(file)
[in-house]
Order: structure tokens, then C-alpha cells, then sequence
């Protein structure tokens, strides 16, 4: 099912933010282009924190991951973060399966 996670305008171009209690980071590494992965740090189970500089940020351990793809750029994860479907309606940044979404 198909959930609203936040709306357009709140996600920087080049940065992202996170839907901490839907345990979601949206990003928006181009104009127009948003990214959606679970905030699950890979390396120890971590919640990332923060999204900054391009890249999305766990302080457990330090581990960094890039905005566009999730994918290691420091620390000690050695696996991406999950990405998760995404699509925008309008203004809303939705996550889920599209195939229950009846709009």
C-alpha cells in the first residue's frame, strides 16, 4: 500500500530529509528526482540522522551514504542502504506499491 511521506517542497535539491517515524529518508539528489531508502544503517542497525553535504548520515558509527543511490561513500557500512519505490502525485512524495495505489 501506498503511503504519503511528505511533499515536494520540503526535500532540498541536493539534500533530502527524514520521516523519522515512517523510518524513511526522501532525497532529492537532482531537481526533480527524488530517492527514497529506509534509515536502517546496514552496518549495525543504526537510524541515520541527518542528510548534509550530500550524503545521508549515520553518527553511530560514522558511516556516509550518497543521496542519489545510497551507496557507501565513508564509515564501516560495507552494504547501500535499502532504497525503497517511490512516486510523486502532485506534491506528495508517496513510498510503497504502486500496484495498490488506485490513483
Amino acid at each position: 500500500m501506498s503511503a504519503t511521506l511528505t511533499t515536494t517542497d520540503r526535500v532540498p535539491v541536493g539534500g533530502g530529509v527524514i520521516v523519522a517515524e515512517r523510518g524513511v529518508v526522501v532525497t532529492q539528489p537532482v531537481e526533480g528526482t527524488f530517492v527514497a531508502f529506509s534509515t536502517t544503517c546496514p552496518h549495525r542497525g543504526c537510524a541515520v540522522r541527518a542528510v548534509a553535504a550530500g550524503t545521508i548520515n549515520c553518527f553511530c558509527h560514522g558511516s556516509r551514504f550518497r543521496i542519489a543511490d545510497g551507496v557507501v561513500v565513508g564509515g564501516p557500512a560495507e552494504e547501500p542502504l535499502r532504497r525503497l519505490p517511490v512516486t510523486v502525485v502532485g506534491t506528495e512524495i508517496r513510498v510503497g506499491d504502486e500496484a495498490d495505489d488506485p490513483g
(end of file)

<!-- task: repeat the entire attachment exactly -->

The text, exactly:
[in-house]
Order: structure tokens, then C-alpha cells, then sequence
């Protein structure tokens, strides 16, 4: 099912933010282009924190991951973060399966 996670305008171009209690980071590494992965740090189970500089940020351990793809750029994860479907309606940044979404 198909959930609203936040709306357009709140996600920087080049940065992202996170839907901490839907345990979601949206990003928006181009104009127009948003990214959606679970905030699950890979390396120890971590919640990332923060999204900054391009890249999305766990302080457990330090581990960094890039905005566009999730994918290691420091620390000690050695696996991406999950990405998760995404699509925008309008203004809303939705996550889920599209195939229950009846709009």
C-alpha cells in the first residue's frame, strides 16, 4: 500500500530529509528526482540522522551514504542502504506499491 511521506517542497535539491517515524529518508539528489531508502544503517542497525553535504548520515558509527543511490561513500557500512519505490502525485512524495495505489 501506498503511503504519503511528505511533499515536494520540503526535500532540498541536493539534500533530502527524514520521516523519522515512517523510518524513511526522501532525497532529492537532482531537481526533480527524488530517492527514497529506509534509515536502517546496514552496518549495525543504526537510524541515520541527518542528510548534509550530500550524503545521508549515520553518527553511530560514522558511516556516509550518497543521496542519489545510497551507496557507501565513508564509515564501516560495507552494504547501500535499502532504497525503497517511490512516486510523486502532485506534491506528495508517496513510498510503497504502486500496484495498490488506485490513483
Amino acid at each position: 500500500m501506498s503511503a504519503t511521506l511528505t511533499t515536494t517542497d520540503r526535500v532540498p535539491v541536493g539534500g533530502g530529509v527524514i520521516v523519522a517515524e515512517r523510518g524513511v529518508v526522501v532525497t532529492q539528489p537532482v531537481e526533480g528526482t527524488f530517492v527514497a531508502f529506509s534509515t536502517t544503517c546496514p552496518h549495525r542497525g543504526c537510524a541515520v540522522r541527518a542528510v548534509a553535504a550530500g550524503t545521508i548520515n549515520c553518527f553511530c558509527h560514522g558511516s556516509r551514504f550518497r543521496i542519489a543511490d545510497g551507496v557507501v561513500v565513508g564509515g564501516p557500512a560495507e552494504e547501500p542502504l535499502r532504497r525503497l519505490p517511490v512516486t510523486v502525485v502532485g506534491t506528495e512524495i508517496r513510498v510503497g506499491d504502486e500496484a495498490d495505489d488506485p490513483g